But the real damage from five years of industry consolidation shows up in airfares.
The average cost of a roundtrip domestic ticket — including baggage and reservation change fees — grew to $378.62 last year, up from $351.48 in 2008, when adjusted for inflation.
American and US Airways only overlap on 12 nonstop routes, mostly between each other’s hubs. Seven of them have no competition.
Even more worrisome to the government is the unfair advantage the new airline would have on connecting routes, where most fliers find the cheapest airfares.
For instance, American and US Airways are the only two airlines to offer one-stop service from Fresno, Calif. to Tampa, Fla. American offers three daily flights connecting in Dallas; US Airways has three connecting in Phoenix. In a merger, some of those flights are likely to disappear and fares could increase.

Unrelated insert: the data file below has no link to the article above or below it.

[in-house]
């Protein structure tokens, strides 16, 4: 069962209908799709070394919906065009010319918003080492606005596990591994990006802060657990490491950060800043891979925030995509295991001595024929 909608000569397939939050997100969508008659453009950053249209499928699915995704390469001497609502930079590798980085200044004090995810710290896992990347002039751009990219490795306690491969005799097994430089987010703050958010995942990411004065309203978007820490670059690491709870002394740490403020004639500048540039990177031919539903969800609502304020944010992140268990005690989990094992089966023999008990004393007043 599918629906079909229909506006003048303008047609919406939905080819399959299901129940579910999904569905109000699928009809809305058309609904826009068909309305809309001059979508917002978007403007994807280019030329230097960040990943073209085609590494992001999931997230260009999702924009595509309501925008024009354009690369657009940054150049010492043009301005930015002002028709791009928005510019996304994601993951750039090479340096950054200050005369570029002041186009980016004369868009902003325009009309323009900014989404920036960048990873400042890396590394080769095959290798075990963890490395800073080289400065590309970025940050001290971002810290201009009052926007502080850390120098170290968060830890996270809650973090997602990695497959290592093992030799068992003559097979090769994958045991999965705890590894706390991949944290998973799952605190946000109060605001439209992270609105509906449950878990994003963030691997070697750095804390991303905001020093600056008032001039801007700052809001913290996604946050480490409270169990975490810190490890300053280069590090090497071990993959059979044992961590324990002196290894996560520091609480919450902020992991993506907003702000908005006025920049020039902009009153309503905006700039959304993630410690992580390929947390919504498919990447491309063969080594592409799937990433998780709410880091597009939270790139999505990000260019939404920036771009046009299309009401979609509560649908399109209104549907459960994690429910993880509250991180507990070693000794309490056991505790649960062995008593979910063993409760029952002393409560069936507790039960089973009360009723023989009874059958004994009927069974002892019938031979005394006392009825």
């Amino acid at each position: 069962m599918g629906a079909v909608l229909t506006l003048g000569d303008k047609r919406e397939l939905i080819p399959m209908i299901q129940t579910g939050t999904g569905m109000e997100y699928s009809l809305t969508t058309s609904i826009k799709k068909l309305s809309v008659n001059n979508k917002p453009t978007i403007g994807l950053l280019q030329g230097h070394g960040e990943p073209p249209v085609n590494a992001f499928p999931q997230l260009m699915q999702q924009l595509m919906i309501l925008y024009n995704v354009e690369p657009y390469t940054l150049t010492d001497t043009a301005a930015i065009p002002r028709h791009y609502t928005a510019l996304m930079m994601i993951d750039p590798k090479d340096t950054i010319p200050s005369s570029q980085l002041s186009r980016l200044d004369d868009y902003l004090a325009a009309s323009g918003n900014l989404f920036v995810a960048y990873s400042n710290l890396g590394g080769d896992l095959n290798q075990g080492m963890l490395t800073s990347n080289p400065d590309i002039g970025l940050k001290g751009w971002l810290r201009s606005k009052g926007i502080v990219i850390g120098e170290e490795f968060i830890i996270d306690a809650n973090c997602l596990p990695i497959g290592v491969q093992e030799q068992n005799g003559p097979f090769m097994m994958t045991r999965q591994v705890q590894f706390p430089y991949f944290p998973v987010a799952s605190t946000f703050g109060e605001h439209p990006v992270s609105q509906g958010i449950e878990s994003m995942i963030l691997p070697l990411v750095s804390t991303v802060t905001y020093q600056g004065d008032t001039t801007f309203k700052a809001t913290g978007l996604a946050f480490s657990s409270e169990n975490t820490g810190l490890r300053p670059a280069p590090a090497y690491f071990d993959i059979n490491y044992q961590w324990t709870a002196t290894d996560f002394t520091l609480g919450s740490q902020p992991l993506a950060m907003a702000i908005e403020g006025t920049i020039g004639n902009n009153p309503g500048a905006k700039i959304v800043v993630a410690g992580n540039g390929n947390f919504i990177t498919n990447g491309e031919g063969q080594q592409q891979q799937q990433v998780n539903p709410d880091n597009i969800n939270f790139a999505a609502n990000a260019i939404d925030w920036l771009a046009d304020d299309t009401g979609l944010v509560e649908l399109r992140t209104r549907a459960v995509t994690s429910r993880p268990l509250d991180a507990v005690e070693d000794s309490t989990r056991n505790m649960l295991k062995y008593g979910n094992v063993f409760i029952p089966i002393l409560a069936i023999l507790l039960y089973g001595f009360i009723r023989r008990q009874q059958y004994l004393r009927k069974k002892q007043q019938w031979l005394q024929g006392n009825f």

US Airways also often deeply undercuts other airlines on nonstop flights with cheaper, connecting tickets.
For instance, from Miami to Cincinnati, American recently offered a nonstop flight for $740. United Airlines and Delta Air Lines had connecting flights for the same price — $762. US Airways however offered a connecting flight for $471.
The government suggests that such cut-rate fares would disappear and cites an October 2012 internal analysis at American predicting that as proof.